Fwd: Ethnic minorities in Azerbaijan - Khinaliq example

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Date: Tue, 5 Jun 2001 16:39:00 +0300 (EEST)
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Subject: Fwd: Ethnic minorities in Azerbaijan - Khinaliq example

From: MINELRES moderator <minelres@mailbox.riga.lv>

Original sender: Azer Hasret <hasret@azeurotel.com>

Fwd: Ethnic minorities in Azerbaijan - Khinaliq example

Hi Azer,
I am not currently subscribed to Minelres, but perhaps this story
might represent interest to the subscribers on the freedom ethnic
minorities enjoy in Azerbaijan. Of course the fact that some 20,000
Armenians live in Baku and northern parts of the country is the best
proof to that, as well as the fact that some 70 ethnic minorities live
in Azerbaijan - the highest such number in all of South Caucasus.

Broadcast on Thursday 4th November 1999


My name is Anver Hajib Mohammed Mamedov. I am the headmaster of the
school here in the village of Khinalig. I am a Khinaligian. About
2,500 people live in the village. And we speak our own language:
Khinalig, which we call Ketsh. Everyone speaks it. The first words a
child learns are in Khinalig. Our language is a matter of life and
death for us. And this village is the only place in the world where it
is spoken.
Khinalig is a completely different language from any other. It used to
be just a spoken language. But it was written down by linguists from
Moscow in the 1960s. This is important, because it means that we can
teach the language in school. Yet it wasn't possible to do this in the
days of the Soviet Union, because they didn't take ethnic minority
rights seriously then. It was when Azerbaijan became independent that
the President issued a decree giving ethnic minorities the right to
teach their own languages and to publish books. And we are taking
advantage of this decree.

The trouble is: the times are changing. One of the things the teachers
talk about is the old words of Khinalig that are disappearing. They
tell the children: "These words exist, and must not be lost". But
parts of our old way of life have disappeared. And so have the words
that described them. For example, there are words for clothes that
used to exist, but no longer do. So far, we don't have any books for
teaching Khinalig. But this year, the Ministry of Education is going
to publish a book for children learning the alphabet. And we have one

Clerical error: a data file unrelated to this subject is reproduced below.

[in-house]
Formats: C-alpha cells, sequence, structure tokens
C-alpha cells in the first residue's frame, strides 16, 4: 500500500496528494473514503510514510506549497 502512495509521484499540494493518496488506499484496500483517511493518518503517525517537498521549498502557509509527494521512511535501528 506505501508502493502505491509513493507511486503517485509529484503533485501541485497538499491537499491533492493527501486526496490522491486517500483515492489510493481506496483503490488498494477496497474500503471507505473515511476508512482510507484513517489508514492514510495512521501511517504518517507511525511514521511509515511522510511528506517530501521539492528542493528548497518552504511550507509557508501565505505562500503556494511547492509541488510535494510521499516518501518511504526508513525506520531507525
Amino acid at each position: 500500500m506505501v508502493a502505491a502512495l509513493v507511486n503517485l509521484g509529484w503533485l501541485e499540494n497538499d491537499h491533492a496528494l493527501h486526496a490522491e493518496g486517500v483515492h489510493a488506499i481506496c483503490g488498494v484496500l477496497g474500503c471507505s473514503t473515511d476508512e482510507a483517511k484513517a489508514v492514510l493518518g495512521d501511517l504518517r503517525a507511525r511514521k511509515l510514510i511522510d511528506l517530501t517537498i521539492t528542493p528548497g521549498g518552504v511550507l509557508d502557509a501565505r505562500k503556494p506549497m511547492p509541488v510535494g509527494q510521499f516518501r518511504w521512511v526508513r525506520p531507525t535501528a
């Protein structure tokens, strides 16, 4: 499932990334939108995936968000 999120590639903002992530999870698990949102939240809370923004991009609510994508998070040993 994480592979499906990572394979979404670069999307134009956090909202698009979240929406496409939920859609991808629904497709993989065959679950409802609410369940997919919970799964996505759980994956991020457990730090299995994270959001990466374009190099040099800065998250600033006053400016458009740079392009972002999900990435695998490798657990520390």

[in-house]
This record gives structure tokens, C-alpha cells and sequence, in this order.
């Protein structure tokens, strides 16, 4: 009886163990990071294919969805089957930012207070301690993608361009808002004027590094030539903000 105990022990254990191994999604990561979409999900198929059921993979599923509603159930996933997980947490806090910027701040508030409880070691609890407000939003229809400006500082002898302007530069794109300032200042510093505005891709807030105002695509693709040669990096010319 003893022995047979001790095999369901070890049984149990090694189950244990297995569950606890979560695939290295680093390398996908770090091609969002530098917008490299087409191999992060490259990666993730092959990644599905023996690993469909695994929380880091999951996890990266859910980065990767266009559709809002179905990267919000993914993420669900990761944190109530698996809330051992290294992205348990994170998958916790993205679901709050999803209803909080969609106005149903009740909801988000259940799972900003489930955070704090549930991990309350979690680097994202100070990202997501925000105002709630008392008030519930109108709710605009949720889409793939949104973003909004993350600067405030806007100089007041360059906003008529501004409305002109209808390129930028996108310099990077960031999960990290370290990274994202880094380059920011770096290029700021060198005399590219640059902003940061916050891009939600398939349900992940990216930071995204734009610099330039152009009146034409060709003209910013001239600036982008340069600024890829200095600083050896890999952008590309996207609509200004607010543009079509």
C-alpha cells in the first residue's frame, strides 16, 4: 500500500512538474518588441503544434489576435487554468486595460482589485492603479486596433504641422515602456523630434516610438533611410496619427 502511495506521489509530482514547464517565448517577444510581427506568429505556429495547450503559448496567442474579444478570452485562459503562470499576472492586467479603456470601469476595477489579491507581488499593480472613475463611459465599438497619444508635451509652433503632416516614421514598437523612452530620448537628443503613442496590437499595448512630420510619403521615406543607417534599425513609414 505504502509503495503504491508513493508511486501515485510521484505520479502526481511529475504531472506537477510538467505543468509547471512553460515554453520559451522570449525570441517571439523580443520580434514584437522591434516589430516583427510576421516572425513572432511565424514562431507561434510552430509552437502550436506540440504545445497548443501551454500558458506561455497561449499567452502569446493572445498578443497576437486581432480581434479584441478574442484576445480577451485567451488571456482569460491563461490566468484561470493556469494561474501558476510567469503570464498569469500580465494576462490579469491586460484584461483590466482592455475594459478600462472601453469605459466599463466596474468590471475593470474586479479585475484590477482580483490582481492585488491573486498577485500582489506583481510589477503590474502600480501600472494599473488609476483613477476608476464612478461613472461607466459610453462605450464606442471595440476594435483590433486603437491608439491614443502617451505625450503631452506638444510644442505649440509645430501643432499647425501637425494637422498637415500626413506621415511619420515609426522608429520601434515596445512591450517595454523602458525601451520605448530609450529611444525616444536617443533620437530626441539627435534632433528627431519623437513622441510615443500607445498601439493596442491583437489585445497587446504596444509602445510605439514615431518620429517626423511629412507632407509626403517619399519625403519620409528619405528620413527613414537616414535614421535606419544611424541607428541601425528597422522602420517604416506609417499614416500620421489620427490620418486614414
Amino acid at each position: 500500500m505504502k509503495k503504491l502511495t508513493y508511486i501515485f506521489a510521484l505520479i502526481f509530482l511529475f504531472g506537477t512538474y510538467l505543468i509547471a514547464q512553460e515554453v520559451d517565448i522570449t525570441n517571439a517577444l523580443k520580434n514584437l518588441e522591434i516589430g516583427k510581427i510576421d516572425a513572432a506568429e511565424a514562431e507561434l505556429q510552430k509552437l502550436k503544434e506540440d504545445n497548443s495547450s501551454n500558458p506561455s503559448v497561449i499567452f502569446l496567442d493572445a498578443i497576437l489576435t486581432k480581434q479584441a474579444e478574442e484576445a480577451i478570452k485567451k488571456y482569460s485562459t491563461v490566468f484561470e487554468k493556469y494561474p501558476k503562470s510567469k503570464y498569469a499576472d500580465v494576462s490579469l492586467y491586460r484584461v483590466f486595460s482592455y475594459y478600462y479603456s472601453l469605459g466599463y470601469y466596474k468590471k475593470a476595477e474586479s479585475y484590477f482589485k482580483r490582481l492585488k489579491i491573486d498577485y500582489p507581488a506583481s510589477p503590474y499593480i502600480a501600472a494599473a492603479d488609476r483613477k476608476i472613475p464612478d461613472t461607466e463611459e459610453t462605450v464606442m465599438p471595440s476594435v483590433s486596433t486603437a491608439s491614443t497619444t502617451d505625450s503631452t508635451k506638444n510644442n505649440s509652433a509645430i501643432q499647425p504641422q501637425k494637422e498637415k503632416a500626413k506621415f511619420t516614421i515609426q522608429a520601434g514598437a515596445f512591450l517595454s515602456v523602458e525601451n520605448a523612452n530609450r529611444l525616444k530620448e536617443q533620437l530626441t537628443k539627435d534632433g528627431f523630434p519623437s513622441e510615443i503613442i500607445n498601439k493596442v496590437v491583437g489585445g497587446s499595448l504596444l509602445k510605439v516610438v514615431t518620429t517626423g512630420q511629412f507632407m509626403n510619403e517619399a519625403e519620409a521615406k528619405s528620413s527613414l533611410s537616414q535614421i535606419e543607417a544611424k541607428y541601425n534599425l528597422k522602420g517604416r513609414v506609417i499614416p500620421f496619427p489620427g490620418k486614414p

book that has already been printed - which is a book of poetry by a
Khinalig writer: Rahi Malkhaz. It has his own poems and translations
of Azeri classic poets.

We use our own language all the time to talk among ourselves. But for
official business we use the Azeri language. We use Azeri in school
and in any government business. If it could be possible, I would like
to start teaching subjects such as history in Khinalig. But first we
need another scholar to develop and produce the books. This is
something that only a Khinaligian can do. I've never written poems or
stories in Khinalig. But when I was doing military service in the
army, I wrote to my parents in the language. It meant I was able to
use strong words to describe our poor living conditions. Normally this
wouldn't have got past the Soviet censors. But I did my military
service in the far east. And where would you find a Khinalig speaker
in the far east? 

Our language has been able to survive because up to now the Khinalig
people have lived all together in one small area. No-one ever even
thought about leaving. But now everyone wants convenience and comfort.
They all have television. They can see how people live elsewhere. And
their sons go to work in Russia and other foreign countries. When they
come back, they say to us: "How can you live here? There is not even a
road so that people can come to our weddings!" And this is our main
problem. With no road, it makes it very difficult to get here, or to
travel to the nearest town. And over the last five or six years,
people have been moving away from the village. If there was a road, I
don't think the Khinalig people would leave. Because everything a
person needs for life is here: nature, the river, and everything.

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